But then again, our loves, care for Mak and the likes, these are things every children can bestow upon their parents, regardless of their financial position or worldly possessions. If Kak Sham can care for Mak with such loves that Mak can be (really) satisfied with her, there is nothing stopping me from doing the same thing - technically speaking, that is. If my youngest sister could take unpaid leave to care for Mak, now that's something that I have not done for Mak.

Mak could be with us until the judgment day, most likely I will not have the opportunity to do what she did. I'll be the first to admit.

So everyone of us could do the same things, or do something totally different, or even more, and Mak (and we) will be rewarded accordingly.

But to be honest, when I read the Chinese filial devotion stories, my heart just stopped.

I felt so small going by their tales, and what I have done for Mak seems miniscule. Too miniscule.

How can you surpass this woman who cut her own liver to feed her mother; or the boy (he was eight) who was shirtless the whole night so as to draw the mosquitoes away from his parents; or the man who sold himself to servitude to pay for his father's funeral?

YOu can read about them here. This was also featured by the The Star many weeks ago.

The shirtless boy Wu Mang said, "All my blood comes from my parents; if this cannot be given to the mosquitoes, how can I do something to honour my parents when I grow up."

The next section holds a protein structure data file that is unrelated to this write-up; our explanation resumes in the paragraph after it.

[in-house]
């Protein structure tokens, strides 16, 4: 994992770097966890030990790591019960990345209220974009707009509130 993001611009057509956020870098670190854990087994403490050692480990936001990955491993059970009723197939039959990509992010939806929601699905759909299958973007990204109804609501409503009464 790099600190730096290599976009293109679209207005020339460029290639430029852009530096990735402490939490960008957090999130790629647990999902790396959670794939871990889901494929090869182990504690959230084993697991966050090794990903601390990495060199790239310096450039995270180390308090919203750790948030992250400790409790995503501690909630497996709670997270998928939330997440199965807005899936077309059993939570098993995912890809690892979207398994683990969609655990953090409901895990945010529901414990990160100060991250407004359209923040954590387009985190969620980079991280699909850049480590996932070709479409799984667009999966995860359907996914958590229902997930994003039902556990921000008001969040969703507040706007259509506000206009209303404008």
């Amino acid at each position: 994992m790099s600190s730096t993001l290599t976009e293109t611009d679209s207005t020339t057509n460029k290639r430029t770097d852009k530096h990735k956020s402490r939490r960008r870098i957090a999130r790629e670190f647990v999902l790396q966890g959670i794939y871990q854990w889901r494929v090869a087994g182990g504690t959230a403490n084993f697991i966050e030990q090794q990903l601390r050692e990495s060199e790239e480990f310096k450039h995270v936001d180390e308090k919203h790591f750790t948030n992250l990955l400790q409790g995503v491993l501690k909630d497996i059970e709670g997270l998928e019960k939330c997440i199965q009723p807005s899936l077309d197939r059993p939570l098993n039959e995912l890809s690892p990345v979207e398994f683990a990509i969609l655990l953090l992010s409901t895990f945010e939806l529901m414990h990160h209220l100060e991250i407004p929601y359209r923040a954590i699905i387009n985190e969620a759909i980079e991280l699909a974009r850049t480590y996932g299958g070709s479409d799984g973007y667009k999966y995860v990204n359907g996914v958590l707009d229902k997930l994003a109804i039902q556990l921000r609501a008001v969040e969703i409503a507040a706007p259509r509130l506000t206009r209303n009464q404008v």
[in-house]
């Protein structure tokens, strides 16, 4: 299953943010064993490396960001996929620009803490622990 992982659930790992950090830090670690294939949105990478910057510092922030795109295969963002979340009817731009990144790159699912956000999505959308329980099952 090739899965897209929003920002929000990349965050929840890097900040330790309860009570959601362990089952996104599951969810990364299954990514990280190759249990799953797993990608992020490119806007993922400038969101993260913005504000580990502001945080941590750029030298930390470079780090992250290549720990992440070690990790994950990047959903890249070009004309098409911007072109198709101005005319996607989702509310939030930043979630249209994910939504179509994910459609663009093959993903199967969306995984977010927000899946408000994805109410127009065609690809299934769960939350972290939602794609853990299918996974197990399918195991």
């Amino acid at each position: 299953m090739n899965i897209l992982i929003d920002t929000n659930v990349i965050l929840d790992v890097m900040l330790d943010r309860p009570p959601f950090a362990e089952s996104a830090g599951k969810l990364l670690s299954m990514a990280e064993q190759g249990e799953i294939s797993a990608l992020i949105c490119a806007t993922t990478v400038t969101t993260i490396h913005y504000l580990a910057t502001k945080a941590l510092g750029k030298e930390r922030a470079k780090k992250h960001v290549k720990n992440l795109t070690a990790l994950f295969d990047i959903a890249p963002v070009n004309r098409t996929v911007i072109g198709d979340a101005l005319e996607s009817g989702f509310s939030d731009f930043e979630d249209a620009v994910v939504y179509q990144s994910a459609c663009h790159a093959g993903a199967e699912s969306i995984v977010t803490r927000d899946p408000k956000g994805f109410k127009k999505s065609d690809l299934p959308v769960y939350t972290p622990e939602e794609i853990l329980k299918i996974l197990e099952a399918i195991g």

Who would you value more, should you need to choose, between your children and your parents? Most would say that we would never be in that position having to choose one over the other. We hope so. Most likely we can cater to both of them. But you'd be surprised how challenges (dugaan) can be put on your pathway by Him that would warrant you to think of that. I was given one at the height of Mak's illness. I had mistakenly thought at that time that my children are more important that Mak. After all, I thought, they are the future, and should be treated accordingly. And I excused myself by saying that Mak also has other children to care for her in my absence.

I was totally wrong when I read the Chinese filial stories where parents are everything. I would like to seek Mak's forgiveness for even thinking that way. This is my regret towards the end of Mak's life for even having such thought. She may never know such thing had crossed my mind, but the regret is here in my heart nevertheless. Something I could not deny.